I made it into the office about 11am the day I got back. It would have been earlier but for a 40-minute wait for a gate at Heathrow, slow luggage coming off plane, having to wait for the cleaner to finish cleaning the bathroom before I could go and have a shower (yeah, OK, this is not something I can really complain about) and then finding that someone had misjudged things badly at one of the sets of traffic lights between home and office, thereby causing a whole lot of sitting around waiting for traffic to filter past.
The to-do list has shrunk a bit, but not as much as it ought to have; I think I'm going to be working in the car on the way down to see my parents tomorrow. (Hmm, or possibly working in the car on the way back from seeing my parents tomorrow, it being the beloved's turn to drive home.)
Last night we went out for drinks and dinner with friends up in town, which was amusing as always with this particular couple. I managed to miss the train I'd been aiming for -- quite how South Central Trains managed to have a train arrive early I'm not sure, but they did -- and wound up coming in on a line I've not used in forever. Luckily it meant that I still got in at roughly the same sort of time as I would have done on the train I'd been aiming at (which probably means I should check into whether this is actually a better way of getting to some parts of central London, even if it involves more changes).
Today we've been doing the usual sort of weekendy-admin stuff which piles up when you've been away or busy. Laundry. Paying bills. Shifting stuff out of the dining room so that we can get some more furniture in there next week. Then tonight there's a party to go to and tomorrow we drive down to deepest Somerset to see snowdrops, my parents' two new cats, and not so incidentally my parents themselves.
I've also just had a phone call from my sister to say that she has indeed managed to get funding to attend this, a conference run by the International Research Group on Wood Preservation; they have an award (maybe more than one, not sure) for current research students which should more or less cover travel and accommodation to attend the conference (it's in Brisbane), and this year that's her. She's pretty happy, as can probably be imagined, even if she now has to finish writing up her paper to present by the end of this month!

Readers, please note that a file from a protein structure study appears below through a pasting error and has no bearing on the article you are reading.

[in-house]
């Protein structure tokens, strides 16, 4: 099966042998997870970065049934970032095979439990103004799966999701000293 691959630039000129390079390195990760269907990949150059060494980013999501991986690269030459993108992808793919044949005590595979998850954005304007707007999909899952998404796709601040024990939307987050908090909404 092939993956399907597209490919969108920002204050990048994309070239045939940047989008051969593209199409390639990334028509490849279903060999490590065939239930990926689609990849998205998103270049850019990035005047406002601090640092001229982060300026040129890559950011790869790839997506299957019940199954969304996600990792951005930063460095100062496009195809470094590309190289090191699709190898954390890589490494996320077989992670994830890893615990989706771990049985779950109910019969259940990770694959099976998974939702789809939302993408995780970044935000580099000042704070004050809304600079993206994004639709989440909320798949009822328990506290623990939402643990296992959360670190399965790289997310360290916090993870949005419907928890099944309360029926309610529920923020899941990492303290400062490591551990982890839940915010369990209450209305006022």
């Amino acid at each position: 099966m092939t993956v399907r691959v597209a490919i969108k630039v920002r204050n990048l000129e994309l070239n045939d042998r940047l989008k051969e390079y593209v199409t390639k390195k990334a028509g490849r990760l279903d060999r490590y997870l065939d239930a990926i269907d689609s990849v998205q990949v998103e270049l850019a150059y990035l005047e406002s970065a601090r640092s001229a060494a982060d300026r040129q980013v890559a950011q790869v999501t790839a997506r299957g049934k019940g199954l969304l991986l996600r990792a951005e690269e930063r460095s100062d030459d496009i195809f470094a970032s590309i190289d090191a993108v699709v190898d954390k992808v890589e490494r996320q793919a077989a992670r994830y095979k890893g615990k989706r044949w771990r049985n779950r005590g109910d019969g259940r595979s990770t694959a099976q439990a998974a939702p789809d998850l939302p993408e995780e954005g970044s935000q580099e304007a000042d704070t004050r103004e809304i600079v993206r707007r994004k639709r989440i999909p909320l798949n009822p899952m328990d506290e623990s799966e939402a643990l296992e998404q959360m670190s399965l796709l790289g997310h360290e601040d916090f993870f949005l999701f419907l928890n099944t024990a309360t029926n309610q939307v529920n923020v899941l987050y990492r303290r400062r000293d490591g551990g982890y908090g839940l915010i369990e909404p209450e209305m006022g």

My sister didn't quite come through the conventional path to research. She didn't come out especially well at school as, while she's very bright, she can also be lazy as hell unless it's a subject which really interests her. School didn't, especially; she came out of it with three A-levels (for our US viewers: those are the exams we take at age 18. We specialise earlier, so I'm told they're roughly equivalent to a first university course in a subject for someone who'll be majoring in it. I could be wrong). Anyhow, her grades weren't up to much, and she spent a couple of years looking for a job before eventually fetching up with one of my father's customers; she framed pictures for the next four years or so.
So, we come to June 1998 or thereabouts. The Indonesian economy is falling to bits. Some of sister's boss's friends are going to Bali and say to sister, why don't you come too? It'll be cheap. Three weeks there was indeed cheap, and she learned to scuba-dive while there. She came back and said "right - I want to do a Marine Biology degree". This plan survived first contact with the enemy -- the first university she spoke to said "go and get some better A-levels first" -- and the second place she tried was willing to give her a chance. Three years later, she graduated with the top first-class degree of her year, and a prize; she's now about 15 months into a PhD and has made substantial progress, largely due to the fact that she does seem to spend most of her life in the lab ;)
I am very proud of her. I hope she knows.